Journal of Labor Research

, Volume 33, Issue 4, pp 443–460

Workers, Unions, and Takeovers


DOI: 10.1007/s12122-012-9142-0

Cite this article as:
Li, X. J Labor Res (2012) 33: 443. doi:10.1007/s12122-012-9142-0


How do takeovers affect workers’ wages and job security in the short-run? What role does the labor union play in mitigating these effects? I answer these two questions by analyzing wage and employment outcomes of over 4,000 public firms that were acquired between 1981 and 2002, using establishment-level data from the U.S. Census Bureau. I find that target establishments exhibit a net contraction in wages and employment, relative to comparable establishments after takeovers. Targets’ establishments in more unionized industries experience worse wage and employment outcomes after takeovers. These adverse effects are exacerbated when the establishment is located in a state with Right-to-work laws where unions face a less favorable bargaining environment. These findings indicate that target firms’ employees are negatively affected by takeovers and that their labor unions do not mitigate these negative effects.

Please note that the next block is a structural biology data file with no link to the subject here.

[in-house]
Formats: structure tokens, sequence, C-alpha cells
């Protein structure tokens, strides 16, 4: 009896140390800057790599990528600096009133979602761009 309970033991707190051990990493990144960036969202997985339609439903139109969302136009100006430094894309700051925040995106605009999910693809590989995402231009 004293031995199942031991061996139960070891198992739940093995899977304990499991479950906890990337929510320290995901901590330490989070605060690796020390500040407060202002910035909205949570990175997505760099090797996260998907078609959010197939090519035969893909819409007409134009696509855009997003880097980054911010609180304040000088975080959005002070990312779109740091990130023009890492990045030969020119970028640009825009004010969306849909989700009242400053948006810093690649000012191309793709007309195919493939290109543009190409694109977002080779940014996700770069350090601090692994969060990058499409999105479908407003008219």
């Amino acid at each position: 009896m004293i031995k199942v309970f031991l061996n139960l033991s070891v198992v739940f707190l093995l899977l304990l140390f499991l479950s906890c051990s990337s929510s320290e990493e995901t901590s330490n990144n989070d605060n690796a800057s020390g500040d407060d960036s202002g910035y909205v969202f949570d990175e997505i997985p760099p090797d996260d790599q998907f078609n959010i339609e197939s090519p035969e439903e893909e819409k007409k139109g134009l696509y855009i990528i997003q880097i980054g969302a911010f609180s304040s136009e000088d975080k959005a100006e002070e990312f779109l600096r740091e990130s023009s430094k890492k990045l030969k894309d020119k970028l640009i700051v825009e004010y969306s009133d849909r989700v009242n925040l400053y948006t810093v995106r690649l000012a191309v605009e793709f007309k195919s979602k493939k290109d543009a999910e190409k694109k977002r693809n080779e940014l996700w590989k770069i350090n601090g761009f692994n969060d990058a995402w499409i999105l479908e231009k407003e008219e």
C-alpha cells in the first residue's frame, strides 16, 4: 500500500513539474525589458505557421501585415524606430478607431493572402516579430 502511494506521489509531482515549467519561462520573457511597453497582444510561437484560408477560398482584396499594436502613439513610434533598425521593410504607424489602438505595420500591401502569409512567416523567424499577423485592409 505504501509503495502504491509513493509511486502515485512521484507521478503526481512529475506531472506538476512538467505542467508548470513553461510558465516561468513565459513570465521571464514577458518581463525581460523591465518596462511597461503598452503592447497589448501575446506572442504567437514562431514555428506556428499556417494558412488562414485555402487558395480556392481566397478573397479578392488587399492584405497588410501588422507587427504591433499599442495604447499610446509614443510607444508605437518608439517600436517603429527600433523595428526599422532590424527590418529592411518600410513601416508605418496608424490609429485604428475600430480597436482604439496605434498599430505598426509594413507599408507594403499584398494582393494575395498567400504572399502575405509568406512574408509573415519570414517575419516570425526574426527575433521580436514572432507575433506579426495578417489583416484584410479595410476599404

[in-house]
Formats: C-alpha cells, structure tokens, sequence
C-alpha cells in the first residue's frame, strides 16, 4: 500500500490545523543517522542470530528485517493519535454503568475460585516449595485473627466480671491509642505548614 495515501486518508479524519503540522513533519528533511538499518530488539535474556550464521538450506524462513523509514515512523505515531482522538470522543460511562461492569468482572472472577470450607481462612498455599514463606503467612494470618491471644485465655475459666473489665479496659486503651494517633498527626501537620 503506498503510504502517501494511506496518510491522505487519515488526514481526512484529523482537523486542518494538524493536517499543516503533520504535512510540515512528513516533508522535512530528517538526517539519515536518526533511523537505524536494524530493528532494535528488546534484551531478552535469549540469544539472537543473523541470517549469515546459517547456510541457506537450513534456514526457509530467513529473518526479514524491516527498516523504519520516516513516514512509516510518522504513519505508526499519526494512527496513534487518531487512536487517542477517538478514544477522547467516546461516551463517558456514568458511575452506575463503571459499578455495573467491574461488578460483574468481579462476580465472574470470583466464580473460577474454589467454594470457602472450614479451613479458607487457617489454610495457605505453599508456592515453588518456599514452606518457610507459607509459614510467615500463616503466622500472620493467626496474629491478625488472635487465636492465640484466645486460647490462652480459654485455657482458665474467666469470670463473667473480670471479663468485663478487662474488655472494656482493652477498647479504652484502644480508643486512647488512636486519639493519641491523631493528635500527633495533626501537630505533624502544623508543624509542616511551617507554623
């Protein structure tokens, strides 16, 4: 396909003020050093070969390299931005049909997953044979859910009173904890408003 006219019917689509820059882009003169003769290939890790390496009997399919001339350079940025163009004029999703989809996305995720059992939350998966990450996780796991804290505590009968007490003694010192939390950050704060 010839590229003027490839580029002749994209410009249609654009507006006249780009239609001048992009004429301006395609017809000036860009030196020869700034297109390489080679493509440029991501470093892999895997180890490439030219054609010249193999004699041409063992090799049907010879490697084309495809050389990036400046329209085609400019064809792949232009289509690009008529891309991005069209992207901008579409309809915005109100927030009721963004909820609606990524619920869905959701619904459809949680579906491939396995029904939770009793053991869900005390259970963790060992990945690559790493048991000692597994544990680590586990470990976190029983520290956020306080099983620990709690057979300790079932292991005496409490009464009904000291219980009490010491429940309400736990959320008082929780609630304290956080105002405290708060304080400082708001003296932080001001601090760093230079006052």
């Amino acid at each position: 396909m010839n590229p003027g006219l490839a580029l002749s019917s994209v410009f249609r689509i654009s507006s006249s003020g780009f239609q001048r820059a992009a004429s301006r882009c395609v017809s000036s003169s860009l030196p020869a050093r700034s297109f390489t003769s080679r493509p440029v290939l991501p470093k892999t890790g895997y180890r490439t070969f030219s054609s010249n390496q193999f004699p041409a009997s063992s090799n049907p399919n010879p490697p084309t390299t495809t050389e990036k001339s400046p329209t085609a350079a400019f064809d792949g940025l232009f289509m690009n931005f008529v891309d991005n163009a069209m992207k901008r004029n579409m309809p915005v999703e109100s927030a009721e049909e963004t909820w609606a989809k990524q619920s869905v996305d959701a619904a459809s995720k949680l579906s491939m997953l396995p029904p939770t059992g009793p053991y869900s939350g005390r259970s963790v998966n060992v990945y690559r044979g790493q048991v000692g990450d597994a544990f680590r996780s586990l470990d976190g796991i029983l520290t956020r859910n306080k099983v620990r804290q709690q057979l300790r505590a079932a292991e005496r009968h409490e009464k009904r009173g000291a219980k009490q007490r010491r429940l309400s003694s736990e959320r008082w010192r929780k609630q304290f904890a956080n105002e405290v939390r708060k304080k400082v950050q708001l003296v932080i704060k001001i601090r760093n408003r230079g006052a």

WageEmploymentTakeoversLabor unions

Copyright information

© Springer Science+Business Media, LLC 2012

Authors and Affiliations

  1. 1.Cheung Kong Graduate School of BusinessBeijingChina